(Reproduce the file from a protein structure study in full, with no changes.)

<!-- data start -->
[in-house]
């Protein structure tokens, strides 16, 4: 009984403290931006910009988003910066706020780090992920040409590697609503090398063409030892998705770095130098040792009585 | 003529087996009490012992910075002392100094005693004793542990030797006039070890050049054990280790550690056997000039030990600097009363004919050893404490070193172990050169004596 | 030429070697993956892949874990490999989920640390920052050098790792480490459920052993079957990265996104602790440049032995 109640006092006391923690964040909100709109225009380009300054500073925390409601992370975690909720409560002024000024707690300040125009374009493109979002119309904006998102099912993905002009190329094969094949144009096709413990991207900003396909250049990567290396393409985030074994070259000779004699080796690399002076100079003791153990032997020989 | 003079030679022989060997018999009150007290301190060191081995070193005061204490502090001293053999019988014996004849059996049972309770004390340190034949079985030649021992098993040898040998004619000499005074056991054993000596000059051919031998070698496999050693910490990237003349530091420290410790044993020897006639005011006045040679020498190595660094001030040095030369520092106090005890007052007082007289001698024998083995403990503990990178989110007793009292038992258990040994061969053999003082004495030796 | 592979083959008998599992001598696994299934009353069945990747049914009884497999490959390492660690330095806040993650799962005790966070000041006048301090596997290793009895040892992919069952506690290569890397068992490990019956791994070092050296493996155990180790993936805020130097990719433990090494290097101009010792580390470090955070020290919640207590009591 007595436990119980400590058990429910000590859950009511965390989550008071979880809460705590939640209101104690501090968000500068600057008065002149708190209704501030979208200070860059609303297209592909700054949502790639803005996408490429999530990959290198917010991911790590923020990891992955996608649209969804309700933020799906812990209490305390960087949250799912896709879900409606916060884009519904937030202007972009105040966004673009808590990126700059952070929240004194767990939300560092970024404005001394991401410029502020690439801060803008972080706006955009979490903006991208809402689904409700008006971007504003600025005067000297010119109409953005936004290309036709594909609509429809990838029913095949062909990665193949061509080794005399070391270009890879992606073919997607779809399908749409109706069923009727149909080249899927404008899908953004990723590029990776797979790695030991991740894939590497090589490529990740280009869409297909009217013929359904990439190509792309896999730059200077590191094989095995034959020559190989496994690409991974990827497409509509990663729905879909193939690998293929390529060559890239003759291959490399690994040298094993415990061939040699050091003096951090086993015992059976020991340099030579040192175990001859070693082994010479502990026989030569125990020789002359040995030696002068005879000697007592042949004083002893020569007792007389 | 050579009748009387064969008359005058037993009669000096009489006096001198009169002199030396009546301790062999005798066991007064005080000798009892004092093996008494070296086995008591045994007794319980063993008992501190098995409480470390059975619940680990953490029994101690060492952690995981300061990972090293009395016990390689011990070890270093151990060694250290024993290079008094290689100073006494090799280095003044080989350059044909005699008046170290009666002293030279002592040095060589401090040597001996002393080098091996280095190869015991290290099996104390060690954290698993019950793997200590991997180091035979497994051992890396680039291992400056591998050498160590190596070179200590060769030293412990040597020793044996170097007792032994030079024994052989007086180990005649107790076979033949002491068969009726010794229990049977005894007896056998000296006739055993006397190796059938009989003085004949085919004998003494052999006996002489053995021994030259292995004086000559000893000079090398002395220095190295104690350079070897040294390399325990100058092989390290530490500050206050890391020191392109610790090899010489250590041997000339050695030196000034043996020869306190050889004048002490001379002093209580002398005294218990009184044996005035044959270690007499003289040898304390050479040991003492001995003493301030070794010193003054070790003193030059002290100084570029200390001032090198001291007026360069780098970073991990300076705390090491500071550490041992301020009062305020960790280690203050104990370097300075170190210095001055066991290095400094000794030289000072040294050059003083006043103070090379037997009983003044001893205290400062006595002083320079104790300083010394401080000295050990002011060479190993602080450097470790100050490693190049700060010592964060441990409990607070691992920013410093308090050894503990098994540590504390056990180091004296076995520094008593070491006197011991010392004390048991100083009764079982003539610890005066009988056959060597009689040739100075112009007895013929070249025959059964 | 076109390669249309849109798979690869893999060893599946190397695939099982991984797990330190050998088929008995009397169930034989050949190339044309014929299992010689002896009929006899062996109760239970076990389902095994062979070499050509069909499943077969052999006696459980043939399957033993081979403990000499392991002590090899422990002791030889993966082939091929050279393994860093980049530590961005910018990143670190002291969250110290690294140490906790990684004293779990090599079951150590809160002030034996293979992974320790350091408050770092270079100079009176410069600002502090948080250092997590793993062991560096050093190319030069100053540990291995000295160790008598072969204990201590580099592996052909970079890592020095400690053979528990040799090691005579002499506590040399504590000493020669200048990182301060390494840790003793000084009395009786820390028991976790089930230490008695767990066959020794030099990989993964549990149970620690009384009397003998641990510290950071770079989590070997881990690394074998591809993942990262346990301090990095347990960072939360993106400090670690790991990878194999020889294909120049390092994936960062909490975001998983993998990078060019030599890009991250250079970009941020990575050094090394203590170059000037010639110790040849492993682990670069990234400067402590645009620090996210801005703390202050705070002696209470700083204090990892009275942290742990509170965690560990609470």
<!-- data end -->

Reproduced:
[in-house]
């Protein structure tokens, strides 16, 4: 009984403290931006910009988003910066706020780090992920040409590697609503090398063409030892998705770095130098040792009585 | 003529087996009490012992910075002392100094005693004793542990030797006039070890050049054990280790550690056997000039030990600097009363004919050893404490070193172990050169004596 | 030429070697993956892949874990490999989920640390920052050098790792480490459920052993079957990265996104602790440049032995 109640006092006391923690964040909100709109225009380009300054500073925390409601992370975690909720409560002024000024707690300040125009374009493109979002119309904006998102099912993905002009190329094969094949144009096709413990991207900003396909250049990567290396393409985030074994070259000779004699080796690399002076100079003791153990032997020989 | 003079030679022989060997018999009150007290301190060191081995070193005061204490502090001293053999019988014996004849059996049972309770004390340190034949079985030649021992098993040898040998004619000499005074056991054993000596000059051919031998070698496999050693910490990237003349530091420290410790044993020897006639005011006045040679020498190595660094001030040095030369520092106090005890007052007082007289001698024998083995403990503990990178989110007793009292038992258990040994061969053999003082004495030796 | 592979083959008998599992001598696994299934009353069945990747049914009884497999490959390492660690330095806040993650799962005790966070000041006048301090596997290793009895040892992919069952506690290569890397068992490990019956791994070092050296493996155990180790993936805020130097990719433990090494290097101009010792580390470090955070020290919640207590009591 007595436990119980400590058990429910000590859950009511965390989550008071979880809460705590939640209101104690501090968000500068600057008065002149708190209704501030979208200070860059609303297209592909700054949502790639803005996408490429999530990959290198917010991911790590923020990891992955996608649209969804309700933020799906812990209490305390960087949250799912896709879900409606916060884009519904937030202007972009105040966004673009808590990126700059952070929240004194767990939300560092970024404005001394991401410029502020690439801060803008972080706006955009979490903006991208809402689904409700008006971007504003600025005067000297010119109409953005936004290309036709594909609509429809990838029913095949062909990665193949061509080794005399070391270009890879992606073919997607779809399908749409109706069923009727149909080249899927404008899908953004990723590029990776797979790695030991991740894939590497090589490529990740280009869409297909009217013929359904990439190509792309896999730059200077590191094989095995034959020559190989496994690409991974990827497409509509990663729905879909193939690998293929390529060559890239003759291959490399690994040298094993415990061939040699050091003096951090086993015992059976020991340099030579040192175990001859070693082994010479502990026989030569125990020789002359040995030696002068005879000697007592042949004083002893020569007792007389 | 050579009748009387064969008359005058037993009669000096009489006096001198009169002199030396009546301790062999005798066991007064005080000798009892004092093996008494070296086995008591045994007794319980063993008992501190098995409480470390059975619940680990953490029994101690060492952690995981300061990972090293009395016990390689011990070890270093151990060694250290024993290079008094290689100073006494090799280095003044080989350059044909005699008046170290009666002293030279002592040095060589401090040597001996002393080098091996280095190869015991290290099996104390060690954290698993019950793997200590991997180091035979497994051992890396680039291992400056591998050498160590190596070179200590060769030293412990040597020793044996170097007792032994030079024994052989007086180990005649107790076979033949002491068969009726010794229990049977005894007896056998000296006739055993006397190796059938009989003085004949085919004998003494052999006996002489053995021994030259292995004086000559000893000079090398002395220095190295104690350079070897040294390399325990100058092989390290530490500050206050890391020191392109610790090899010489250590041997000339050695030196000034043996020869306190050889004048002490001379002093209580002398005294218990009184044996005035044959270690007499003289040898304390050479040991003492001995003493301030070794010193003054070790003193030059002290100084570029200390001032090198001291007026360069780098970073991990300076705390090491500071550490041992301020009062305020960790280690203050104990370097300075170190210095001055066991290095400094000794030289000072040294050059003083006043103070090379037997009983003044001893205290400062006595002083320079104790300083010394401080000295050990002011060479190993602080450097470790100050490693190049700060010592964060441990409990607070691992920013410093308090050894503990098994540590504390056990180091004296076995520094008593070491006197011991010392004390048991100083009764079982003539610890005066009988056959060597009689040739100075112009007895013929070249025959059964 | 076109390669249309849109798979690869893999060893599946190397695939099982991984797990330190050998088929008995009397169930034989050949190339044309014929299992010689002896009929006899062996109760239970076990389902095994062979070499050509069909499943077969052999006696459980043939399957033993081979403990000499392991002590090899422990002791030889993966082939091929050279393994860093980049530590961005910018990143670190002291969250110290690294140490906790990684004293779990090599079951150590809160002030034996293979992974320790350091408050770092270079100079009176410069600002502090948080250092997590793993062991560096050093190319030069100053540990291995000295160790008598072969204990201590580099592996052909970079890592020095400690053979528990040799090691005579002499506590040399504590000493020669200048990182301060390494840790003793000084009395009786820390028991976790089930230490008695767990066959020794030099990989993964549990149970620690009384009397003998641990510290950071770079989590070997881990690394074998591809993942990262346990301090990095347990960072939360993106400090670690790991990878194999020889294909120049390092994936960062909490975001998983993998990078060019030599890009991250250079970009941020990575050094090394203590170059000037010639110790040849492993682990670069990234400067402590645009620090996210801005703390202050705070002696209470700083204090990892009275942290742990509170965690560990609470």